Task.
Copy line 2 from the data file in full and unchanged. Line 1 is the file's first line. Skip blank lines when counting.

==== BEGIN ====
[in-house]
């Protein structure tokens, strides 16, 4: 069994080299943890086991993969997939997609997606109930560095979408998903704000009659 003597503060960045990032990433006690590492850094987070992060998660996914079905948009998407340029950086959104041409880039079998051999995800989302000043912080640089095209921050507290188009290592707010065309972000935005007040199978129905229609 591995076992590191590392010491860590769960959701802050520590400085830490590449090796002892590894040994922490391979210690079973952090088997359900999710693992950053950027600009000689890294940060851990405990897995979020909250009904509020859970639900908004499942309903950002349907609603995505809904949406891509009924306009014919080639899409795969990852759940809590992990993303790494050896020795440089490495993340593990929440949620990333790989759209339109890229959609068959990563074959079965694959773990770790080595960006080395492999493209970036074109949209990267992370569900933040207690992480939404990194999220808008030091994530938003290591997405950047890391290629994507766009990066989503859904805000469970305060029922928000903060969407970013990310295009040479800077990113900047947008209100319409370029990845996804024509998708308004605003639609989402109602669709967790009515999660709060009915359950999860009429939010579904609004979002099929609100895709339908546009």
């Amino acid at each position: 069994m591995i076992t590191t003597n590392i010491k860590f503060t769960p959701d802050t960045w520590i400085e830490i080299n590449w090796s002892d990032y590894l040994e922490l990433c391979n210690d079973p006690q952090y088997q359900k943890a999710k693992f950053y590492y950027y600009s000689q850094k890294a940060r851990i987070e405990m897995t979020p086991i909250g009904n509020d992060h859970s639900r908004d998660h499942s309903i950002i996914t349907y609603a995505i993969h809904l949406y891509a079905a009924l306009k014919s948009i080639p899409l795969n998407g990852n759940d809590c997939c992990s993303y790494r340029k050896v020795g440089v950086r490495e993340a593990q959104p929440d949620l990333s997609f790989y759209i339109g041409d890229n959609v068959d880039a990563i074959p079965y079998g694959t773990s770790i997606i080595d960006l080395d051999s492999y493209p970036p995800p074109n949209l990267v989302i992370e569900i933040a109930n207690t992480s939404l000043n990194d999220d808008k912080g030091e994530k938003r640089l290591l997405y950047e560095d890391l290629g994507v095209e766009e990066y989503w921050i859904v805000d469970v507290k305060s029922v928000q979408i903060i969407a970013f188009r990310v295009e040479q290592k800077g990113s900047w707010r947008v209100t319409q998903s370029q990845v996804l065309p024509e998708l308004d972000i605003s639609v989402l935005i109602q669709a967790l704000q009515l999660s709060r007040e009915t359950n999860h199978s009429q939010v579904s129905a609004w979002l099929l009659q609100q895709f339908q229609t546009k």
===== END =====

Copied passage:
């Protein structure tokens, strides 16, 4: 069994080299943890086991993969997939997609997606109930560095979408998903704000009659 003597503060960045990032990433006690590492850094987070992060998660996914079905948009998407340029950086959104041409880039079998051999995800989302000043912080640089095209921050507290188009290592707010065309972000935005007040199978129905229609 591995076992590191590392010491860590769960959701802050520590400085830490590449090796002892590894040994922490391979210690079973952090088997359900999710693992950053950027600009000689890294940060851990405990897995979020909250009904509020859970639900908004499942309903950002349907609603995505809904949406891509009924306009014919080639899409795969990852759940809590992990993303790494050896020795440089490495993340593990929440949620990333790989759209339109890229959609068959990563074959079965694959773990770790080595960006080395492999493209970036074109949209990267992370569900933040207690992480939404990194999220808008030091994530938003290591997405950047890391290629994507766009990066989503859904805000469970305060029922928000903060969407970013990310295009040479800077990113900047947008209100319409370029990845996804024509998708308004605003639609989402109602669709967790009515999660709060009915359950999860009429939010579904609004979002099929609100895709339908546009």